The STM primitives of STM library 14 that are callable by transactions 20 also include memory access primitives that manage accesses to objects 30 that are written and/or read by a transaction 20. The memory access primitives of STM library 14 generate and manage an STM log 34 for each transaction currently being executed. Each STM log 34 includes a write log 34W and a read log 34R. The memory access primitives also access a set of one or more transactional locks 42 for each object 30 that lock or unlock each object 30 or portions of each object 30 for writing and/or reading. For each non-array object 30, the memory access primitives access a single transactional lock 42 that locks or unlocks the non-array object 30 for writing and/or reading. For each array object 30A (shown in FIG. 2), the memory access primitives access a set of one or more transactional lock 42 where each transaction lock 42 in the set locks or unlocks a corresponding portion of the array object 30A for writing and/or reading as described in additional detail below. Runtime environment 16 creates and manages the transactional lock(s) 42 for each object 30.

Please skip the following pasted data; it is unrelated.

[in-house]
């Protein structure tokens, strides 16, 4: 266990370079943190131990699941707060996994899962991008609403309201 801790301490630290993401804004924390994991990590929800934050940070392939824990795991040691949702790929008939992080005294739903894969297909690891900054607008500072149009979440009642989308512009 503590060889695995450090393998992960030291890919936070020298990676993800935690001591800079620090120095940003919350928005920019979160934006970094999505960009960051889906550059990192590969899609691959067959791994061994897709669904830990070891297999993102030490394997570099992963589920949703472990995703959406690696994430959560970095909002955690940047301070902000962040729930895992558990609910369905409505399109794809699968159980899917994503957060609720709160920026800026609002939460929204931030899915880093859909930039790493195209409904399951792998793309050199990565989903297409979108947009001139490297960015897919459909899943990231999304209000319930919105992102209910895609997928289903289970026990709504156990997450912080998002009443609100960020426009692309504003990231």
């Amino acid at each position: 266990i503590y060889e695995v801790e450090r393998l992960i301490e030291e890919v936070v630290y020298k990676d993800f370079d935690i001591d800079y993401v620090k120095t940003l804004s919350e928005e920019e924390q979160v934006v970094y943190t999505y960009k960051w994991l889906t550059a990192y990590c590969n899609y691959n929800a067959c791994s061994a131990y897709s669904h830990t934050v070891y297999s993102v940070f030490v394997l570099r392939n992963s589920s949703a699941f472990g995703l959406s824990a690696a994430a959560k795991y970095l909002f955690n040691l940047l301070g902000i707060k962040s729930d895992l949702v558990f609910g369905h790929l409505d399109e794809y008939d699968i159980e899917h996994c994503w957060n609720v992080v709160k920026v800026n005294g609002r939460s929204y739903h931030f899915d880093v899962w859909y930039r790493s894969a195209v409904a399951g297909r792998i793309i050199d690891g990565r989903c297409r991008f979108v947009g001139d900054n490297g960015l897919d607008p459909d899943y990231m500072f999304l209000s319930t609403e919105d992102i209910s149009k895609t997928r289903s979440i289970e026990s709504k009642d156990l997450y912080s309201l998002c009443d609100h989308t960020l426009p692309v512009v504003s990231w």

To access an object 30 for writing in a memory system 104, the transaction 20 invokes a memory access primitive to open the object 30 for writing. STM library 14 acquires a transactional lock 42 corresponding to the object 30 for the transaction 20 if the lock is available. If the object 30 is locked by another transaction 20, then STM library 14 detects a conflict between the current transaction 20 and the other transaction 20 and may rollback and re-execute the current transaction 20. If the object 30 is locked by the current transaction 20, then STM library 14 has already acquired the transactional lock 42 corresponding to the object 30 for the transaction 20. STM library 14 releases the transactional lock 42 in response to the transaction 20 committing.